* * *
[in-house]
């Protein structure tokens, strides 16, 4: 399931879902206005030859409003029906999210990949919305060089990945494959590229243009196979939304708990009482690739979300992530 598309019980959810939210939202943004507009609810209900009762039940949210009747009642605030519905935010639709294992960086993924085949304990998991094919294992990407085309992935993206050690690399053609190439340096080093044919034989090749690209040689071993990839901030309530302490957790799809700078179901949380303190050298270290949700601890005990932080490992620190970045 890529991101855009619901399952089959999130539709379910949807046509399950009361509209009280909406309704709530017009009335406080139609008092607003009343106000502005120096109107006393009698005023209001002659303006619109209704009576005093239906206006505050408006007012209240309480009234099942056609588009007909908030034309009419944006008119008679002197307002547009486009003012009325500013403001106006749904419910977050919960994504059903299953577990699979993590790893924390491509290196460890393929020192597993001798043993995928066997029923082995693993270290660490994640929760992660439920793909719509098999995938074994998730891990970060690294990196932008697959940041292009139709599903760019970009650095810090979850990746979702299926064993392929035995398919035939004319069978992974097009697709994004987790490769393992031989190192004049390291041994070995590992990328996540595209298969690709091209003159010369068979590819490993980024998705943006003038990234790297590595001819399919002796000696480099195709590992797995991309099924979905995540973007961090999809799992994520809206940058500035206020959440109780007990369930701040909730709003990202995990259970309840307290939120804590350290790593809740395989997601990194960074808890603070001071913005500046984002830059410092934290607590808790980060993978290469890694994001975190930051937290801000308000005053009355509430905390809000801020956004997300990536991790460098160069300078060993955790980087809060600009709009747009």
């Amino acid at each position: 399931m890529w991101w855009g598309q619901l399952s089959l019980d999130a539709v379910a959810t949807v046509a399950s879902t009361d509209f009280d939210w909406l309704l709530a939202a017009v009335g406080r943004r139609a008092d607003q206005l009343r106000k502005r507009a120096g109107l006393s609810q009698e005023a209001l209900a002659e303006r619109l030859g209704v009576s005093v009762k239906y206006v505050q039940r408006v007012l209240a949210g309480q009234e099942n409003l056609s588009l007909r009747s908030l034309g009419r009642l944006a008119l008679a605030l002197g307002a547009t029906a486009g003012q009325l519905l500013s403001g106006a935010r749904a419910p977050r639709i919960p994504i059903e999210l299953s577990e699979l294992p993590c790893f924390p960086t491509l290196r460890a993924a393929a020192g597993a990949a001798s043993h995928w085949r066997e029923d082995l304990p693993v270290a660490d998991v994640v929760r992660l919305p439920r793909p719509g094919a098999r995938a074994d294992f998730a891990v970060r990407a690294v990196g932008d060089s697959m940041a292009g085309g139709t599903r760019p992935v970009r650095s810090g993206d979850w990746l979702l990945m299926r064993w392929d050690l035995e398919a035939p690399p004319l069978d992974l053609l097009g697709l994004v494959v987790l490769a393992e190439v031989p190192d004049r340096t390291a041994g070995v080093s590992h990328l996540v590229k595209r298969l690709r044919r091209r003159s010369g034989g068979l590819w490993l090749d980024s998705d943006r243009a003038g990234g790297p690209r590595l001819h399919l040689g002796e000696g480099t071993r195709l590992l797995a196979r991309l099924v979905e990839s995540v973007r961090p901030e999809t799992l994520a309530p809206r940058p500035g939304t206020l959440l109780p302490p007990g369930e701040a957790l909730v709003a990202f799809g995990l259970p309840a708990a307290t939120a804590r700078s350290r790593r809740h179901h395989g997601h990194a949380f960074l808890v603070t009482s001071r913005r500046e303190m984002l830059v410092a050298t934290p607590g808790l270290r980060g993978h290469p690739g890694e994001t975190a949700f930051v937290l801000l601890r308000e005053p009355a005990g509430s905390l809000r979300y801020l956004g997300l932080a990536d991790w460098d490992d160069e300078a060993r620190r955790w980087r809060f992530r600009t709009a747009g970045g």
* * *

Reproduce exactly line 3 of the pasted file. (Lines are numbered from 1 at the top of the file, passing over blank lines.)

């Amino acid at each position: 399931m890529w991101w855009g598309q619901l399952s089959l019980d999130a539709v379910a959810t949807v046509a399950s879902t009361d509209f009280d939210w909406l309704l709530a939202a017009v009335g406080r943004r139609a008092d607003q206005l009343r106000k502005r507009a120096g109107l006393s609810q009698e005023a209001l209900a002659e303006r619109l030859g209704v009576s005093v009762k239906y206006v505050q039940r408006v007012l209240a949210g309480q009234e099942n409003l056609s588009l007909r009747s908030l034309g009419r009642l944006a008119l008679a605030l002197g307002a547009t029906a486009g003012q009325l519905l500013s403001g106006a935010r749904a419910p977050r639709i919960p994504i059903e999210l299953s577990e699979l294992p993590c790893f924390p960086t491509l290196r460890a993924a393929a020192g597993a990949a001798s043993h995928w085949r066997e029923d082995l304990p693993v270290a660490d998991v994640v929760r992660l919305p439920r793909p719509g094919a098999r995938a074994d294992f998730a891990v970060r990407a690294v990196g932008d060089s697959m940041a292009g085309g139709t599903r760019p992935v970009r650095s810090g993206d979850w990746l979702l990945m299926r064993w392929d050690l035995e398919a035939p690399p004319l069978d992974l053609l097009g697709l994004v494959v987790l490769a393992e190439v031989p190192d004049r340096t390291a041994g070995v080093s590992h990328l996540v590229k595209r298969l690709r044919r091209r003159s010369g034989g068979l590819w490993l090749d980024s998705d943006r243009a003038g990234g790297p690209r590595l001819h399919l040689g002796e000696g480099t071993r195709l590992l797995a196979r991309l099924v979905e990839s995540v973007r961090p901030e999809t799992l994520a309530p809206r940058p500035g939304t206020l959440l109780p302490p007990g369930e701040a957790l909730v709003a990202f799809g995990l259970p309840a708990a307290t939120a804590r700078s350290r790593r809740h179901h395989g997601h990194a949380f960074l808890v603070t009482s001071r913005r500046e303190m984002l830059v410092a050298t934290p607590g808790l270290r980060g993978h290469p690739g890694e994001t975190a949700f930051v937290l801000l601890r308000e005053p009355a005990g509430s905390l809000r979300y801020l956004g997300l932080a990536d991790w460098d490992d160069e300078a060993r620190r955790w980087r809060f992530r600009t709009a747009g970045g």